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According to the author, the more recently established shelters for homeless persons are smaller, more specialized, and tend to assist those segments of the homeless population more likely to be mainstreamed. These shelters are intentionally designed to be a model of a middle-class home for the people they serve. This article examines the process by which these "designer" shelters have become part of the contemporary urban scene. It explores the notion that in and through these institutions poor and homeless people are being told how to live. Evidence of how designer shelters have become a model for the middle-class home, and how they reproduce this model through their policies and practices, is gathered from various sources. City planning documents and shelter mission statements obtained from Wilmington, Delaware, illustrate the process of creating model homemakers out of homeless people. Some of the spatial and social implications of this process are discussed (author).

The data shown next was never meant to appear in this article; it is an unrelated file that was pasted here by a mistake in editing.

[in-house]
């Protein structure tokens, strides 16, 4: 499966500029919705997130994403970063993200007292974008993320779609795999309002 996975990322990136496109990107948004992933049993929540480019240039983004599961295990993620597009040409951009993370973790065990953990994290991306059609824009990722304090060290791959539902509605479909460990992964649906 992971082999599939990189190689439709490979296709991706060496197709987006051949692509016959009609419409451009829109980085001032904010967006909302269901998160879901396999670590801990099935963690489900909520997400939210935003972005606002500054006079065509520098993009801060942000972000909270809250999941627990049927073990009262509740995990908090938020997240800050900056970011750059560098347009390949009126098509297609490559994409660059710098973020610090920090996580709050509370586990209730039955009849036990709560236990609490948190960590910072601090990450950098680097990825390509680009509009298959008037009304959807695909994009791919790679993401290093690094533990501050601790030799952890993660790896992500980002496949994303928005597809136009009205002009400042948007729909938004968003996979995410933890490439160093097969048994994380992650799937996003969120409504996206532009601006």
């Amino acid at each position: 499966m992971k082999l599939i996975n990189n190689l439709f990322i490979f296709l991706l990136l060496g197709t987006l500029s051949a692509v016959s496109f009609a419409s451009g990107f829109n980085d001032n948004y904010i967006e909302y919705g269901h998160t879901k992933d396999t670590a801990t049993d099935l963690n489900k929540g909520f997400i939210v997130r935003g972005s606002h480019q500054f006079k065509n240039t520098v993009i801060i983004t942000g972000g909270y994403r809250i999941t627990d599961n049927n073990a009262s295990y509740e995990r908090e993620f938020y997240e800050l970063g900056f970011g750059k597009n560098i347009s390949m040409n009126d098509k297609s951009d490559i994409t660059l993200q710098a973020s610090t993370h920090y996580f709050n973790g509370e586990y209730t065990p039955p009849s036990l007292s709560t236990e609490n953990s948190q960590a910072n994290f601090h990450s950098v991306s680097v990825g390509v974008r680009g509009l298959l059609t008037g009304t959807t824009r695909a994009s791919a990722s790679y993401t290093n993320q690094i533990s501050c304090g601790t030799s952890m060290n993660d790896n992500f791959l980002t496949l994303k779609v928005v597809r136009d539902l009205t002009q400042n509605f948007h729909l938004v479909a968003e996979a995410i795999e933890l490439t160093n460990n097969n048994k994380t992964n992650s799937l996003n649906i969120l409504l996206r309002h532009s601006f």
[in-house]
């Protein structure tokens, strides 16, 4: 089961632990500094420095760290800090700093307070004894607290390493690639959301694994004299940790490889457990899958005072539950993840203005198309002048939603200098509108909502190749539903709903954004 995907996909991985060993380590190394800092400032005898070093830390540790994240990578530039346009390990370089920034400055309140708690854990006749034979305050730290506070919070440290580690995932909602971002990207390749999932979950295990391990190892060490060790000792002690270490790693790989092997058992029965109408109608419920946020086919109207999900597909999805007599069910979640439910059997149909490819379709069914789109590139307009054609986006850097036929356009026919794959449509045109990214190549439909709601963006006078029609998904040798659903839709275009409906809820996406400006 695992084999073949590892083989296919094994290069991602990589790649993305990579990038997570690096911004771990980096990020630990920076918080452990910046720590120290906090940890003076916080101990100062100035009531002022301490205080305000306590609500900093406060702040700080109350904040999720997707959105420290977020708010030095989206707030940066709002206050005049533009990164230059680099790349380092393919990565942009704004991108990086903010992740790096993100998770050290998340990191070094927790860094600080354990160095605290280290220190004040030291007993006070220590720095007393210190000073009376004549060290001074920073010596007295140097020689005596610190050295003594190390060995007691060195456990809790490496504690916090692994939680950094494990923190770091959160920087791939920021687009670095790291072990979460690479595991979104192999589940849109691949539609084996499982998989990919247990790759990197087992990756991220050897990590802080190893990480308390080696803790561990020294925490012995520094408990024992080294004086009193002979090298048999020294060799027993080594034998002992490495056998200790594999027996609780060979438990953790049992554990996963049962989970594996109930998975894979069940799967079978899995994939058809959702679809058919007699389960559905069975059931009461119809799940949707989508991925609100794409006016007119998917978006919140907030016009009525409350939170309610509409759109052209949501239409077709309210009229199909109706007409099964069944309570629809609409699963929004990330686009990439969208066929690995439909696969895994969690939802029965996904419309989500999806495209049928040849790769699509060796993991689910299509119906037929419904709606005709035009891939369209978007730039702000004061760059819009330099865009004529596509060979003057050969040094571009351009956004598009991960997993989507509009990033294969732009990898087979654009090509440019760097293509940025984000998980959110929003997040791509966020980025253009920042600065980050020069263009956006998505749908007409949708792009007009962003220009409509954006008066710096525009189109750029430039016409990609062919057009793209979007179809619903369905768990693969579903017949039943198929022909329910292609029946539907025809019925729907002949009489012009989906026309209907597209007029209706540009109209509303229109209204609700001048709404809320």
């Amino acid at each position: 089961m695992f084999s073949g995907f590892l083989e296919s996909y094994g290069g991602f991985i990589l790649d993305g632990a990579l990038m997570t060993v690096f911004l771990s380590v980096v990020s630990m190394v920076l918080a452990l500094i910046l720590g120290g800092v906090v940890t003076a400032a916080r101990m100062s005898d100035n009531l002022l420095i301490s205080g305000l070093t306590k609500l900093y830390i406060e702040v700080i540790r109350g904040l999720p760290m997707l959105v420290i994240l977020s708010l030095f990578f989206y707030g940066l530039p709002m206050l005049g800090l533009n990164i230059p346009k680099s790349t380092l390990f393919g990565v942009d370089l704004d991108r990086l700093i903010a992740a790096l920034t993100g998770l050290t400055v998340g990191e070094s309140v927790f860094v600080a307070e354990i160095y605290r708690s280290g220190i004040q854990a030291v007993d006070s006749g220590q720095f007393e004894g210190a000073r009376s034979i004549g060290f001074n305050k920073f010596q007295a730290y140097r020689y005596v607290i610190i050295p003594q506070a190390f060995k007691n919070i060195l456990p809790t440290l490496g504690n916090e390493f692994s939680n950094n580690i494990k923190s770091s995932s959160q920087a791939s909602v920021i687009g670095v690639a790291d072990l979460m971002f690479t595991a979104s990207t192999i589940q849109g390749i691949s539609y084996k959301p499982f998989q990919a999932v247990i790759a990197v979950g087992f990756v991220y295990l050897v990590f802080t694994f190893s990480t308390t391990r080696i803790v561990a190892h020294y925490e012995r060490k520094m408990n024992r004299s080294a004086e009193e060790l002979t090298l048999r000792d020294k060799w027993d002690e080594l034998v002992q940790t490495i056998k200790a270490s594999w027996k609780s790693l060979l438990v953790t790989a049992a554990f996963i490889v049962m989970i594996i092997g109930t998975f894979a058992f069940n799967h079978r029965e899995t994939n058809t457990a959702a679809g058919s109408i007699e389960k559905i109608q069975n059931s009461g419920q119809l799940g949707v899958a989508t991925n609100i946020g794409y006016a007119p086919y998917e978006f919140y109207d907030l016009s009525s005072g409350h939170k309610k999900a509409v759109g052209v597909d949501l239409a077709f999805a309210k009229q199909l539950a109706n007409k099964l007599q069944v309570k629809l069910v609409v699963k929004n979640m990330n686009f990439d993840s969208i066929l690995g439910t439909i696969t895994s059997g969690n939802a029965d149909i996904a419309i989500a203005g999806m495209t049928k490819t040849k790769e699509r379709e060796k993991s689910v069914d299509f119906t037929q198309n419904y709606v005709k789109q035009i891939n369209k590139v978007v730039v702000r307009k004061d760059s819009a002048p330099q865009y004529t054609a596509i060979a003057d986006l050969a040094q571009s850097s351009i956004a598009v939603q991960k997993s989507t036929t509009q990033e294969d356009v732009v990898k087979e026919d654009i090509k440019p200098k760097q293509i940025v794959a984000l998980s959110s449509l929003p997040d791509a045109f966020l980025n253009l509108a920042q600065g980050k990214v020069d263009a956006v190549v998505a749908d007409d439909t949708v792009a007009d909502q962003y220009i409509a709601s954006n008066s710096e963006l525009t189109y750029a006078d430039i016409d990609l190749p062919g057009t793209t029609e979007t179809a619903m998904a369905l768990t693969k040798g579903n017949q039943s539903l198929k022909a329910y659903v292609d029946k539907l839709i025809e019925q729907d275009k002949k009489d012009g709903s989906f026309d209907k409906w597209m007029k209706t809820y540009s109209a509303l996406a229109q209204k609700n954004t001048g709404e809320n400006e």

Journal
1994
Urban Geography
15
2
150-167
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A program of the U.S. Department of Health and Human Services Substance Abuse & Mental Health Services Administration, Center for Mental Health Services